Three new ordinances are slated to receive their first readings at Monday night's Pine Bluff City Council meeting.

Three new ordinances are slated to receive their first readings at Monday night’s Pine Bluff City Council meeting.

The session will begin at 5:30 p.m. in the civic center’s council chambers following a 4 p.m. public safety committee meeting and 5 p.m. meetings of the ordinances and resolutions and ways and means committees.

One ordinance calls for the merger of the animal control department into the police department as a division of the latter. The measure would authorize the police chief to administer and supervise the animal control division and name its supervisor.

Under the proposed measure, the budget of the animal control department would be combined with the police department’s budget. Employees of the animal control division would perform the “functions, duties, enforcement actions, inspections, investigations and other matters of animal control” as outlined in the city’s code of ordinances.

The idea of such a merger has been endorsed by Mayor Debe Hollingsworth, Interim Police Chief Jeff Hubanks and several council members, including Alderwoman Thelma Walker, who addressed the possibility during a recent council committee meeting. Alderman Wayne Easterly, who chairs the council’s public safety committee, is the bill’s sponsor.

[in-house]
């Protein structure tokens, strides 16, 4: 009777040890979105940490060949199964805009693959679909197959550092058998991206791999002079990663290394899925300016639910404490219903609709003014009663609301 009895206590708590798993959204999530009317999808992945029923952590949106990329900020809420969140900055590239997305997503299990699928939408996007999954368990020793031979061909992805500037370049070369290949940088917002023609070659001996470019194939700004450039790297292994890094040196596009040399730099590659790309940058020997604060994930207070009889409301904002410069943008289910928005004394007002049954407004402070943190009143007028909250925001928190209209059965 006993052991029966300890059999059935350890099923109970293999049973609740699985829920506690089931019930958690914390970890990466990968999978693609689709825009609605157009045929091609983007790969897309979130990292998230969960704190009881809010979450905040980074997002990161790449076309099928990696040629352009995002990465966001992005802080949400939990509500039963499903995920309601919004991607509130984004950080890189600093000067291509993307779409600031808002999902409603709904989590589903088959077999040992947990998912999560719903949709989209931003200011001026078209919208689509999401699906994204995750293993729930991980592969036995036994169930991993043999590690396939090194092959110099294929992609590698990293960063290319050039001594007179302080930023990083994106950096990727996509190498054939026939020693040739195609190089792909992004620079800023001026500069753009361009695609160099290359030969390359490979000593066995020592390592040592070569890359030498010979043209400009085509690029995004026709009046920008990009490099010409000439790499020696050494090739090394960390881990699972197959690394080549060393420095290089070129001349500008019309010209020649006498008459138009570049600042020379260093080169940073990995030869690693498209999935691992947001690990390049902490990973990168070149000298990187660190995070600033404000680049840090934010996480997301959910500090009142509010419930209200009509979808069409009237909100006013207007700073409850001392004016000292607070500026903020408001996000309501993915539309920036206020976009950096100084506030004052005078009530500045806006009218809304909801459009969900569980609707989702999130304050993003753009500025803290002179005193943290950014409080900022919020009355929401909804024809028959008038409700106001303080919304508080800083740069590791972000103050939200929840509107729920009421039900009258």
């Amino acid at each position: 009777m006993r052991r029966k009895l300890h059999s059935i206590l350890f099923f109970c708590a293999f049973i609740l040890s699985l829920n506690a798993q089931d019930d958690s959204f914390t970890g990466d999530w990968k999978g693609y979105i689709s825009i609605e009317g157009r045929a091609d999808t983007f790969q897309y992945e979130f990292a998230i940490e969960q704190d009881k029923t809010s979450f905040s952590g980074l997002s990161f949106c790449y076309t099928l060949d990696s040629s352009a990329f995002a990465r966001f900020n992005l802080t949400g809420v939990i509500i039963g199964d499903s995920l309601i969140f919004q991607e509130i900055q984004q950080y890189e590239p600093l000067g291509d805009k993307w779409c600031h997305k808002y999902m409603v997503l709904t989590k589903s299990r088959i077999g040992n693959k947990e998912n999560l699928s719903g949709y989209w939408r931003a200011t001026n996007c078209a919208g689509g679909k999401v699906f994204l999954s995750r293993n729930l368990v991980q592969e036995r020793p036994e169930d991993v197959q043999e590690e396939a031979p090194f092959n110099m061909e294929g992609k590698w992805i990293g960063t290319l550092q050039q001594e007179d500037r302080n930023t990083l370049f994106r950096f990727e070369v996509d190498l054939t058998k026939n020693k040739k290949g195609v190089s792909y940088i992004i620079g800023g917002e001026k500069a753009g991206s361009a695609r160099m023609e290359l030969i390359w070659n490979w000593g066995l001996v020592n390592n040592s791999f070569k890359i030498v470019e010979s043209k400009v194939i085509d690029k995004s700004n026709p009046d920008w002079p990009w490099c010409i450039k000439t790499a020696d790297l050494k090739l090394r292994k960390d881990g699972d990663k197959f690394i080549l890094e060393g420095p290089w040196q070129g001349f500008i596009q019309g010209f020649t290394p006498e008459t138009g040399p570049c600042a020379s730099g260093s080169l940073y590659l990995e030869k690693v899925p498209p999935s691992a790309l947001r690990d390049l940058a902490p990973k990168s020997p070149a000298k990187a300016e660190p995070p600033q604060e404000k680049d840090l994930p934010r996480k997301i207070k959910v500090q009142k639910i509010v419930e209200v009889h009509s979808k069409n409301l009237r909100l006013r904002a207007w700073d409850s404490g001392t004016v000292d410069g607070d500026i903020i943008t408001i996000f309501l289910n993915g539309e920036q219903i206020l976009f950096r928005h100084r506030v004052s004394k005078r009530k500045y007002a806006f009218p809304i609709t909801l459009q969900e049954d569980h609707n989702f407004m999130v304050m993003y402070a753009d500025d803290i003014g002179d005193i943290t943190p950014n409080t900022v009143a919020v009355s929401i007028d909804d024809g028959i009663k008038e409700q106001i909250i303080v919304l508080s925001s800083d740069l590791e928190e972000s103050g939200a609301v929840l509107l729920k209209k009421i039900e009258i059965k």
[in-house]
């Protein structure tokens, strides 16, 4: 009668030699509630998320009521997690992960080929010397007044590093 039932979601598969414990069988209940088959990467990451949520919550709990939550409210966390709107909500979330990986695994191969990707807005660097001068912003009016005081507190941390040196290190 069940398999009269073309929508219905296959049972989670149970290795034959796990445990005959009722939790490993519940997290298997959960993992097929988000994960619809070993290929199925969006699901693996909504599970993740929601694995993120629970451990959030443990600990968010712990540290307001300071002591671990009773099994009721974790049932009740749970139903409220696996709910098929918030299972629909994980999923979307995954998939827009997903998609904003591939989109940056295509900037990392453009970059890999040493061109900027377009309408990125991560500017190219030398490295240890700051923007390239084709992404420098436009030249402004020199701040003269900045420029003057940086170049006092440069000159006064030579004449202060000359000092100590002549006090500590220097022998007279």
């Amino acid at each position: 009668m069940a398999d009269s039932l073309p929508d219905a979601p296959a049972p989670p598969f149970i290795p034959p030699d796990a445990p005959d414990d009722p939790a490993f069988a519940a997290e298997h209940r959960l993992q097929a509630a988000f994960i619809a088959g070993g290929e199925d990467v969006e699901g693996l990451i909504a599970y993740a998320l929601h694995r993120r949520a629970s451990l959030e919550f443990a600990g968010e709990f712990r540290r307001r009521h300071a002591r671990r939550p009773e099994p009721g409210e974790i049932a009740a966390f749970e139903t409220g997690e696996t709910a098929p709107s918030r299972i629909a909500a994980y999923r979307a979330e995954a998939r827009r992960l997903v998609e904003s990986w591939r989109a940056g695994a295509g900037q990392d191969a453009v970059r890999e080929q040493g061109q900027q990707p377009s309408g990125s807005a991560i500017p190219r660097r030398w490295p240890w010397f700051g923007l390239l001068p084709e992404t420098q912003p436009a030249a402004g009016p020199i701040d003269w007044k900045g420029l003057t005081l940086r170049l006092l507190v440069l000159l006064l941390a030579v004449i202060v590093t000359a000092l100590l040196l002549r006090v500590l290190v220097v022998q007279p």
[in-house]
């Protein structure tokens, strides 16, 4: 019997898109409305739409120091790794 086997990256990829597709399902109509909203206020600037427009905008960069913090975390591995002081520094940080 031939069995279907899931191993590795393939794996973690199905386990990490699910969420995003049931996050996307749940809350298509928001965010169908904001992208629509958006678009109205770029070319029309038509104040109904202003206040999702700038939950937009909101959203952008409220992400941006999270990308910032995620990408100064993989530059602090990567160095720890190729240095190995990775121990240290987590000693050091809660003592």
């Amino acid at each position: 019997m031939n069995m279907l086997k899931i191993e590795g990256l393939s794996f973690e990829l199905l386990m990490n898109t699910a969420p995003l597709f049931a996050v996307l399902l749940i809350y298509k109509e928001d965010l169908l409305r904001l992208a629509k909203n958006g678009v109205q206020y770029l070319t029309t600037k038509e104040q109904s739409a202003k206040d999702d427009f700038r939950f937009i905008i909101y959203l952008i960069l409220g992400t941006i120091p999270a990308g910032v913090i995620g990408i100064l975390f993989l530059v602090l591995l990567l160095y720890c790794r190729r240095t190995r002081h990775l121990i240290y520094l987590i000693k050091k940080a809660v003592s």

A second ordinance calls for the rezoning from residential to commercial of an eight-acre site at the southeast corner of a parcel bordered by Interstate 530 and Old Warren and Bobo roads. On Tuesday, the city’s planning commission voted to disregard an unfavorable recommendation from a Southeast Arkansas Regional Planning Commission authority and suggest the council’s approval of the request.

Trotter Ford, which has been in business here for 80 years, is looking at purchasing the site from the W.E. Bobo estate and building a new dealership there. Only a body shop would remain at the firm’s current Olive Street location.

The ordinance is sponsored by Alderman Charles Boyd, chairman of the development and planning committee.

The remaining ordinance calls for “establishing parameters” for ambulance service within the city, in light of the approaching Sept. 20 expiration of the long-time maintenance of an exclusive franchise to provide emergency and non-emergency medical transport. Easterly is sponsoring the measure.